Restoring Local Waters

JT Casamassima ’25 Researches Marine Life for Cornell Cooperative Extension

Casamassima cleans an oyster crate on a Long Island dock.

Anthony Scarmozzino ’24

While Long Island is known for its gorgeous coastal scenery, since the 1970s overfishing and pollution have continually degraded the water quality. This has greatly impacted the Island’s marine life, which includes bivalve creatures such as oysters, clams, mussels, and scallops that clean and depollute water.

In response to this crisis, the Cornell Cooperative Extension in Huntington partners with dedicated students to find methods to restore the dwindling bivalve population. One of these students is Chaminade High School’s very own JT Casamassima ’25. Over the summer, Casamassima worked as one of three selected interns to research restoring Long Island’s oyster population.

Casamassima has always had a passion for marine life. Since he was a child, his family was always boating or fishing. In his younger years, Casamassima took every opportunity he could to study oysters and other marine creatures. So when it came time to choose a fifth grade science fair project, the decision to research marine life was an obvious one. For his project, Casamassima investigated the effectiveness of oyster filtration on ecosystems. This project laid a foundation and, at the following year’s fair, Casamassima improved his design and continued investigation into this field of study. Through his passion, Casamassima formed connections with groups such as the Cornell Cooperative.

This past summer, Casamassima worked alongside two other interns at the Cornell Cooperative’s flourishing marine education program. The students investigated the benefits of oysters, clams, and mussels on local habitats. These sea creatures, called filter feeders, are vital in maintaining a healthy marine ecosystem. Filter feeders are unique in their ability to eat by pumping and filtering large volumes of water through their bodies. One oyster alone can pump and filter over 50 gallons of water daily.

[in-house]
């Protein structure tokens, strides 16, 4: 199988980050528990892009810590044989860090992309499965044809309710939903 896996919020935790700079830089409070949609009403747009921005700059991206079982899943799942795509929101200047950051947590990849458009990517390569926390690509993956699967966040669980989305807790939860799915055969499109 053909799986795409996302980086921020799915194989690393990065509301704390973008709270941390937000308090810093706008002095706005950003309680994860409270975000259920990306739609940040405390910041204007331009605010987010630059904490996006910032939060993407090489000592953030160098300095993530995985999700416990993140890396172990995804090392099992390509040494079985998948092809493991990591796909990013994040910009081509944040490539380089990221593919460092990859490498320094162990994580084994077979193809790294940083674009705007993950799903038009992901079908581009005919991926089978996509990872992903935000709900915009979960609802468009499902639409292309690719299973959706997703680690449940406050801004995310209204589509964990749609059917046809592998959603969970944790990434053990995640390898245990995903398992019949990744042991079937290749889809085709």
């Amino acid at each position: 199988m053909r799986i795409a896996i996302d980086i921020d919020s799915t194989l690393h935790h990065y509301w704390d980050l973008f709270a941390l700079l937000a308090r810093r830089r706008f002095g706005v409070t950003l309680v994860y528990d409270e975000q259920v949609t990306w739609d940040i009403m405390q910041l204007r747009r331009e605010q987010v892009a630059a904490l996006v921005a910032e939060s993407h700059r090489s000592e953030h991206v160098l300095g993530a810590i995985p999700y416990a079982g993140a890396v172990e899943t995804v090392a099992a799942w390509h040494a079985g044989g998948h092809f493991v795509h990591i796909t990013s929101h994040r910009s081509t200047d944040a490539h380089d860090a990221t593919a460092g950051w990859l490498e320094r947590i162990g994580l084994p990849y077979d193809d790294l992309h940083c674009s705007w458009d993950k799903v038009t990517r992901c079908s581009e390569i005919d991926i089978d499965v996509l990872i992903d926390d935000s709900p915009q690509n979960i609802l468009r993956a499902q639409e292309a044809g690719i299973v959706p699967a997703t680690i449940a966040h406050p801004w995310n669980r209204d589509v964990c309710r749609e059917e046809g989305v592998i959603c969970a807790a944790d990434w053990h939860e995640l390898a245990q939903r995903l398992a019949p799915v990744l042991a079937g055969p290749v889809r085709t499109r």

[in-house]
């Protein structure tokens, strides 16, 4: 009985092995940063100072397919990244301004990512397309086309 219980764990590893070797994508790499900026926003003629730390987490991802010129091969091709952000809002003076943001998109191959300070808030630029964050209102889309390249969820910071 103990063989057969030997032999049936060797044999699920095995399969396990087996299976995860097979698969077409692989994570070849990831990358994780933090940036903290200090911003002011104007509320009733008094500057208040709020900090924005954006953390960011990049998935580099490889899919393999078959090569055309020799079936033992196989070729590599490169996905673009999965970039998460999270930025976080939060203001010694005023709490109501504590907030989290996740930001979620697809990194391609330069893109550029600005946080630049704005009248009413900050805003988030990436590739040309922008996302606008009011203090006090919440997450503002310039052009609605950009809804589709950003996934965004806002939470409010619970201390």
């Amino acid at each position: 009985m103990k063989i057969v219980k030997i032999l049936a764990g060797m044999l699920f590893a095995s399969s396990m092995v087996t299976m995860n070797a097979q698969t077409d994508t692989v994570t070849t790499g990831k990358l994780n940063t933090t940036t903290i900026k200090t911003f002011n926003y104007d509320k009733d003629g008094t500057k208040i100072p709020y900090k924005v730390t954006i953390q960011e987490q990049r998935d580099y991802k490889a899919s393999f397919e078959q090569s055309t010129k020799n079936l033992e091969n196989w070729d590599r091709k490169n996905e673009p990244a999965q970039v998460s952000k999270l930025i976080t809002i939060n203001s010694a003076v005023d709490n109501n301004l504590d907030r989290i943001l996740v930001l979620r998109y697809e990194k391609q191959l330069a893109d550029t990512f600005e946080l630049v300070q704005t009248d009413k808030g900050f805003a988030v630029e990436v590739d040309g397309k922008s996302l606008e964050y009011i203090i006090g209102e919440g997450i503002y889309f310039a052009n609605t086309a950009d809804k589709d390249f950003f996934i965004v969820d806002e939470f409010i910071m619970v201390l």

Beyond their ability to clean water, these filter feeders also work to create natural reefs that stabilize sediments, protecting habitats from erosion and storms. Due to overfishing, however, Long Island’s bivalve population is dwindling.

“The thing that is threatening these habitats is over-harvesting,” Casamassima elaborated. “People didn’t realize how crucial oysters and other bivalves were, so they harvested them for food.”

As part of his internship, Casamassima created oyster crates to introduce more marine life to the waters. These crates contain many young oysters, which will eventually grow and introduce even more oysters into the environment. With the help of many local yacht clubs such as the Huntington Yacht Club and the Northport Yacht Club, these crates were brought out by local boaters and then cleaned and periodically monitored by Casamassima and his colleagues. Under the leadership of the head of the HuntingtonCornell Cooperative, Barry Udelson, these interns were taught everything from oyster gardening,to cleaning, to creating a resistant and flourishing oyster population. This past year, Casamassima has brought his passion for marine study to Chaminade. As an active member of the Science Research Club, Casamassima is currently working on reporting information he has collected, as well as researching more large- scale efforts similar to the Cornell initiative. Casamassima hopes to bring more yacht clubs on board in future years to continue making a positive impact on the ecosystem.

So what can Long Island locals do to support this cause? “The main thing that can help is sponsoring a crate,” Casamassima stated. “These crates help to both grow more oysters and inform locals at yacht clubs about the importance of oysters and other bivalves. Donating and learning greatly contribute to the restoration project.”

People often take for granted the vast expanse and beauty of our coastal environment. Thankfully, dedicated students and researchers such as Casamassima are working tirelessly to maintain the environment for generations to come. So when you’re in Long Island water next summer, thanks to Casamassima and the oysters, it may be just a little cleaner.